The fast and credible results that have come out of the vaccine trial proves that nations can work together for an end result. This collaborative effort has brought many organizations and has changed how the world counters a life threatening disease.

Precautions

For nurses, not only is our concern for the patient, but how do we protect ourselves? There were quite a few healthcare workers who were infected with Ebola in the outbreak in the Fall of 2015. The CDC admits in their article, "Review of Human-to-Human Transmission of Ebola Virus," that healthcare workers did not have the correct personal protective equipment (PPE).

Some of the cases where health care workers contracted the virus over the years has been a break in protocol. In 1995 in Kiwit, Democratic Republic of Congo 25% of the cases of Ebola was health care workers. It was determined that most did not use the appropriate precautions, specifically, one nurse admitted to rubbing her eyes with soiled gloves (Review).

The most recent outbreak of Ebola has been a learning experience regarding PPE for healthcare workers. Because it has not been determined whether the virus is airborne, the CDC recommends standard, contact, and droplet precautions with no skin exposure. All healthcare workers involved with an Ebola patient are required to train in dressing and undressing proper PPE, and be observed by a manager at all times.

Conclusion

The most important thing a nurse can do is protect him/herself by using the applicable PPE. Take the time to make yourself safe so you can then help the patient. Don't let doctors or the clock rush you into short changing yourself and opening the opportunity for a virus or other contractible disease to bite you. The Ebola vaccine is good news for everyone, let's hope for continued good results. If you have had any direct experience with the Ebola virus, please share with us!


References

"Review of Human-to-Human Transmission of Ebola Virus." Center for Disease Control and Prevention." 22 July, 2015. 1 August 1, 2015. Web.

"2014 Ebola Outbreak in West Africa - Case Counts." Center for Disease Control and Prevention." 31 July, 2015. 1 August, 2015. Web.

Phillip, Abby, Larimer, Sarah, & Achenbach, Joel. "Ebola vaccine appears to be highly effective, could be a 'game-changer." The Washington Post. 31 July, 2015. 1 August, 2015. Web.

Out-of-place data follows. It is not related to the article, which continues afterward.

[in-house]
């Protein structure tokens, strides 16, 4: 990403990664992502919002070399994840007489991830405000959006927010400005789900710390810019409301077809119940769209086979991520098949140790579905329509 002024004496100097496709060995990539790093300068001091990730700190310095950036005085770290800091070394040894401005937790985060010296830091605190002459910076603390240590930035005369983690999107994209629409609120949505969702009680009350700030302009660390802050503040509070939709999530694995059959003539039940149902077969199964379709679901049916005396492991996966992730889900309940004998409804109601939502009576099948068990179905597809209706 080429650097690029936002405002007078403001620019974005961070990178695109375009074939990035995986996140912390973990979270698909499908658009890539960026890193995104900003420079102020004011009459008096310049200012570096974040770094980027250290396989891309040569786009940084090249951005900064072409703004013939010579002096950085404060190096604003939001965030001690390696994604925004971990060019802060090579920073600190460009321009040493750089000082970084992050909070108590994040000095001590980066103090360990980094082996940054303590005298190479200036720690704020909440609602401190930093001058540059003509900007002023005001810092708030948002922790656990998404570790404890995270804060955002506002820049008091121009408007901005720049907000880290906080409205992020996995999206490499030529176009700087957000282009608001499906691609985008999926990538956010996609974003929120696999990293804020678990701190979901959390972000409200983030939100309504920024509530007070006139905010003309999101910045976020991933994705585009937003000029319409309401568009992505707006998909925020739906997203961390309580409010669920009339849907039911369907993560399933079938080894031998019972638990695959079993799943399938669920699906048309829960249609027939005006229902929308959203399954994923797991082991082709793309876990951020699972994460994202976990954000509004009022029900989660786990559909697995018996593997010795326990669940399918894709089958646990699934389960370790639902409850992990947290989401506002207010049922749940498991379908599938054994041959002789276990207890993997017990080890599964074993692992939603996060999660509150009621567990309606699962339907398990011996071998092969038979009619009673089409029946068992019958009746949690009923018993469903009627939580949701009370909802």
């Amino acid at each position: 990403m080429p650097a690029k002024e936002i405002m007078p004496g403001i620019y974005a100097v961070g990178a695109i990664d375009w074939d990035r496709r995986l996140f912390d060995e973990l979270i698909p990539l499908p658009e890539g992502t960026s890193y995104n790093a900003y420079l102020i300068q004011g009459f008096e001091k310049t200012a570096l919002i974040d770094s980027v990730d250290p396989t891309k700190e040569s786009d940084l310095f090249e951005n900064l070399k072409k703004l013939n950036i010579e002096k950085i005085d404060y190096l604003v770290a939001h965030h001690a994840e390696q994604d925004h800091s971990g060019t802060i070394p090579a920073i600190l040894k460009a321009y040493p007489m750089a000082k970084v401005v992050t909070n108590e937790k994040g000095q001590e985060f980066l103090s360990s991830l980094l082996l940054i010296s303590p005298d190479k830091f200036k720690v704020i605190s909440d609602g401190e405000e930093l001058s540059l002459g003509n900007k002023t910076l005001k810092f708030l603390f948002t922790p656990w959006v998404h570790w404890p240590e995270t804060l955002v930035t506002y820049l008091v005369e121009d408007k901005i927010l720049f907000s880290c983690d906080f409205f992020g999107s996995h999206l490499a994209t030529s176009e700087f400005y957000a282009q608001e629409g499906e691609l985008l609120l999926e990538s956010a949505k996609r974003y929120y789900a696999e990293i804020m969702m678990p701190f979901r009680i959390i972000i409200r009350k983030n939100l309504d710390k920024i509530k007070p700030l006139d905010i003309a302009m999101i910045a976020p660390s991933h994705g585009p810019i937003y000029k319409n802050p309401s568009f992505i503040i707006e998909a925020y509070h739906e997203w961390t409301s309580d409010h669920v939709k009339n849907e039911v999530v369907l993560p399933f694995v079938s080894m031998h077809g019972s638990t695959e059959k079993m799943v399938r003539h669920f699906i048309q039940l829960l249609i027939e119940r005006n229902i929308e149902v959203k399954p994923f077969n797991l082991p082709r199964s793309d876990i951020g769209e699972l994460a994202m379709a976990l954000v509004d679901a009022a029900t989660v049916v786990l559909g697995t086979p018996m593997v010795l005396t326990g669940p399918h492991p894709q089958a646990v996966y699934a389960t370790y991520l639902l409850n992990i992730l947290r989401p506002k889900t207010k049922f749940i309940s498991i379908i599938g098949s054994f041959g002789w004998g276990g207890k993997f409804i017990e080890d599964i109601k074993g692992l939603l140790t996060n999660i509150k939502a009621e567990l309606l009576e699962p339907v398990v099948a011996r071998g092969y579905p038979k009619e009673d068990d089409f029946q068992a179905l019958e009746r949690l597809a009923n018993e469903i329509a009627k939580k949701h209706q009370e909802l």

"World on the verge of an Effective Ebola vaccine." World Health Organization: news release. 1 August, 2015. Web.

Brenda F. Johnson, BSN, RN Specialty: 25 years of experience in Gastrointestinal Nursing

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5 Comment(s)

icuRNmaggie, BSN, RN

Specializes in MICU, SICU, CICU. Has 24 years experience. 1,970 Posts

Excellent news. Time to buy stock in Merck Pharmaceuticals.

NRSKarenRN, BSN, RN

Specializes in Vents, Telemetry, Home Care, Home infusion. Has 45 years experience. 11 Articles; 17,507 Posts

From Philly Business Journal

[h=3]Merck: Study shows potential Ebola vaccine has '100 percent efficacy'[/h]

Merck said interim data from late-stage testing of its experimental Ebola vaccine showed it was 100 percent effective in preventing virus infection....

...Merck said to make the vaccine, the vesicular stomatitis virus was weakened by removing one of its genes, which was then replaced with a single Ebola virus gene that cannot cause disease by itself. The significance and durability of the immune response shown in the study has not been determined, Merck said.

Julie Reyes

Julie Reyes, DNP, RN

Specializes in pediatrics, occupational health. Has 6 years experience. 44 Articles; 260 Posts

Excellent news. Time to buy stock in Merck Pharmaceuticals.

now if only one of these companies could keep their promise to deliver the flu vaccine on time!

Excellent article! Thanks!

SnowShoeRN

SnowShoeRN

Specializes in Family Medicine, Tele/Cardiac, Camp. Has 10 years experience. 468 Posts

Wonderful! I'm so happy to read this. Thank you for passing it along.

NanaPoo

NanaPoo

Specializes in School Nursing, Hospice,Med-Surg. Has 18 years experience. 762 Posts

"There were quite a few healthcare workers who were infected with Ebola in the outbreak in the Fall of 2015"

Please tell me this is a typo.